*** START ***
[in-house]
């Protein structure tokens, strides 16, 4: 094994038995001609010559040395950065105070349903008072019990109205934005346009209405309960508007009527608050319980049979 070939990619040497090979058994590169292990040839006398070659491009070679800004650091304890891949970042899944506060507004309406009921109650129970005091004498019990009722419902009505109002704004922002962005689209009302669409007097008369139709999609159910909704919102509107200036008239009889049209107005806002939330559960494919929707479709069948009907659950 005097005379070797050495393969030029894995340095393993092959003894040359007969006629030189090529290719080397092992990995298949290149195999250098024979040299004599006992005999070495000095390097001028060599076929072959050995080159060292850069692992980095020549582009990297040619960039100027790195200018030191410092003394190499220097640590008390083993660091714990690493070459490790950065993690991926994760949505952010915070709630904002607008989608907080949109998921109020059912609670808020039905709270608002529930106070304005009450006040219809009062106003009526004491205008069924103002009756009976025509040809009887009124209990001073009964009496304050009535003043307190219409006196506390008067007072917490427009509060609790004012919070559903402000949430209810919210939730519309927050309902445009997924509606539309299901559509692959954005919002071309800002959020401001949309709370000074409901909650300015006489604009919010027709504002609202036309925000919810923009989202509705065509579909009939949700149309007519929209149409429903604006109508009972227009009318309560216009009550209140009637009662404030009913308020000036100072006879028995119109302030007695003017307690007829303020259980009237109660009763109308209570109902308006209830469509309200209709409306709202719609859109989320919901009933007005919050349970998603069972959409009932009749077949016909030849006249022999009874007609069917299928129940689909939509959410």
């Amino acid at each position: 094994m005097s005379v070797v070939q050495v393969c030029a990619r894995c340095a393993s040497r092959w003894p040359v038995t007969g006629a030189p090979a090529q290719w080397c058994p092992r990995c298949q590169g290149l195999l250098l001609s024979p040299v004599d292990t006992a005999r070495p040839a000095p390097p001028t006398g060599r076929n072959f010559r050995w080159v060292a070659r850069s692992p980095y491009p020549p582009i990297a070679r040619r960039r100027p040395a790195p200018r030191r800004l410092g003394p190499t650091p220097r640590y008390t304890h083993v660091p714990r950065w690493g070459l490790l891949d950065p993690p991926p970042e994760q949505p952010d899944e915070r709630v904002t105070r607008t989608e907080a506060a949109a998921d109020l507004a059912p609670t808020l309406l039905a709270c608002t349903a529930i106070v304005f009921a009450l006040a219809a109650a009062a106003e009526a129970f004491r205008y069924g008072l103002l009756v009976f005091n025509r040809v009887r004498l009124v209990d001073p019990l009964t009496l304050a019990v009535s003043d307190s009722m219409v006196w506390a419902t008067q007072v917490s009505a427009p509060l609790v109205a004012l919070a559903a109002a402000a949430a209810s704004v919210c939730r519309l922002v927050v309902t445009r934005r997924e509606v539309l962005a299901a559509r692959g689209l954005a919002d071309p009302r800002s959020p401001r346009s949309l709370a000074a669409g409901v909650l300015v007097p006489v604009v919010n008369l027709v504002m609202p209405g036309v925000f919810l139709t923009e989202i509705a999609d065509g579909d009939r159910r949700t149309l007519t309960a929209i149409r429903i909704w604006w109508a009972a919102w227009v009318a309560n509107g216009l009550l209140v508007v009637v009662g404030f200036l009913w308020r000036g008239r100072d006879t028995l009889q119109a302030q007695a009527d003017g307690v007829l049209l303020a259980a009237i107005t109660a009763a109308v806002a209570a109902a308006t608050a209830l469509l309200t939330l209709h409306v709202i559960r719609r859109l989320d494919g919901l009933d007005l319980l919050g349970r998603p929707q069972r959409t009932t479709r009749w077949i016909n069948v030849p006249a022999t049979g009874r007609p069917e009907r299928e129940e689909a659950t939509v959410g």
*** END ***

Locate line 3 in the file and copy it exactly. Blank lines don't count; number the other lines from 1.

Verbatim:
């Amino acid at each position: 094994m005097s005379v070797v070939q050495v393969c030029a990619r894995c340095a393993s040497r092959w003894p040359v038995t007969g006629a030189p090979a090529q290719w080397c058994p092992r990995c298949q590169g290149l195999l250098l001609s024979p040299v004599d292990t006992a005999r070495p040839a000095p390097p001028t006398g060599r076929n072959f010559r050995w080159v060292a070659r850069s692992p980095y491009p020549p582009i990297a070679r040619r960039r100027p040395a790195p200018r030191r800004l410092g003394p190499t650091p220097r640590y008390t304890h083993v660091p714990r950065w690493g070459l490790l891949d950065p993690p991926p970042e994760q949505p952010d899944e915070r709630v904002t105070r607008t989608e907080a506060a949109a998921d109020l507004a059912p609670t808020l309406l039905a709270c608002t349903a529930i106070v304005f009921a009450l006040a219809a109650a009062a106003e009526a129970f004491r205008y069924g008072l103002l009756v009976f005091n025509r040809v009887r004498l009124v209990d001073p019990l009964t009496l304050a019990v009535s003043d307190s009722m219409v006196w506390a419902t008067q007072v917490s009505a427009p509060l609790v109205a004012l919070a559903a109002a402000a949430a209810s704004v919210c939730r519309l922002v927050v309902t445009r934005r997924e509606v539309l962005a299901a559509r692959g689209l954005a919002d071309p009302r800002s959020p401001r346009s949309l709370a000074a669409g409901v909650l300015v007097p006489v604009v919010n008369l027709v504002m609202p209405g036309v925000f919810l139709t923009e989202i509705a999609d065509g579909d009939r159910r949700t149309l007519t309960a929209i149409r429903i909704w604006w109508a009972a919102w227009v009318a309560n509107g216009l009550l209140v508007v009637v009662g404030f200036l009913w308020r000036g008239r100072d006879t028995l009889q119109a302030q007695a009527d003017g307690v007829l049209l303020a259980a009237i107005t109660a009763a109308v806002a209570a109902a308006t608050a209830l469509l309200t939330l209709h409306v709202i559960r719609r859109l989320d494919g919901l009933d007005l319980l919050g349970r998603p929707q069972r959409t009932t479709r009749w077949i016909n069948v030849p006249a022999t049979g009874r007609p069917e009907r299928e129940e689909a659950t939509v959410g």